The provincial government is reminding the public to be wary of bears while enjoying the outdoors this summer.
Prince Albert Daily Herald
While a similar warning is issued each year, this week’s release follows an incident in La Ronge last week in which a man was charged and chased by a bear.
Conservation officer Rich Hildebrand of the Ministry of the Environment said that no one was harmed in the incident.
“Most bears … are cautious around humans and it’s rare that they charge or chase a human,” Hildebrand said.
“It’s not a normal circumstance we run into,” he added. “But we just felt that it was time to get it out.”
Saskatchewan has an estimated bear population of 30,000 animals, which are distributed across the province in parkland areas, forests and islands.
Most of that population -- which Hildebrand described as “fairly stable” -- can found in the forested northern regions, with La Ronge alone reporting 35 different bear sightings so far this year.
“It’s just part and parcel with this time of year,” Hildebrand said, noting that the late spring may have made bears hungrier than usual.
“The berry season hasn’t really gotten going yet,” he added. “So the bears are wandering around trying to find a food source and especially this time of year, the younger bears are trying to find their own territory as well.”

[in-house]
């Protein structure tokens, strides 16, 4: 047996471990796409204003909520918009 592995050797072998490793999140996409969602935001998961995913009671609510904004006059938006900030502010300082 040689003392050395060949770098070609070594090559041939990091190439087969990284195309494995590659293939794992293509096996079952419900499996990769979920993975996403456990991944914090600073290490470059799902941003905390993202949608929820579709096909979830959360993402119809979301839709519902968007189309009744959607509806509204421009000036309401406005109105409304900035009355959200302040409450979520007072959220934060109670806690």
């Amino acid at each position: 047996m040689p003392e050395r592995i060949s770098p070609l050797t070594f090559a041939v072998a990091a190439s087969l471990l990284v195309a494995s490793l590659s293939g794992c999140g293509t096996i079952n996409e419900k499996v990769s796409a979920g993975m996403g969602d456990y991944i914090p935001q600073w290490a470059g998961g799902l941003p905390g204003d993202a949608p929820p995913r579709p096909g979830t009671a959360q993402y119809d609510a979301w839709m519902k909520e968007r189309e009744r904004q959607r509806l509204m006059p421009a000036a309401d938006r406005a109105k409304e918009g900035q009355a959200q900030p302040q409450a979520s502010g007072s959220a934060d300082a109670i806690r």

A common occurrence is for bears to wander through campgrounds, making proper food storage, cooking methods and garbage handling essential for safe camping.
Residents should never feed or approach a bear or bear cubs, since bears that have been fed lose their natural fear of humans and may become a recurring nuisance and/or a potential danger.
The bears are wandering around trying to find a food source and especially this time of year, the younger bears are trying to find their own territory as well. Rich Hildebrand
Should one encounter a bear, they should calmly back away, speak in low tones and avoid looking directly at the bear.
One should never run -- since a human cannot outrun a bear – but rather should move towards a large structure such as a tree or rock.
As a last resort, dropping one’s bag or backpack may distract the bear. In most cases, black bears will not attack. But if attacked, a person should defend him or herself and not “play dead.”
While at campgrounds, campers should never cook or eat inside their tents. Food should be stored in air-tight containers in the trunk of a vehicle, not in tents or tent-trailers.
Campers should never leave garbage, scraps or pet food lying around, but should place all garbage in provided containers. Scraps should not be burned or buried. Fish should be cleaned only at designated fish-cleaning stations.
Pets should be kept on a leash or inside a vehicle at all times, since an unleashed dog can easily aggravate a bear.
Finally campers should use a flashlight after dusk and avoid moving around the campsite at night unless necessary.
Anyone who finds themselves in a potentially dangerous situation involving a bear should contact their local conservation office or call the T.I.P. line at 1-800-667-7561 or from their cell 24 hours a day at #5555.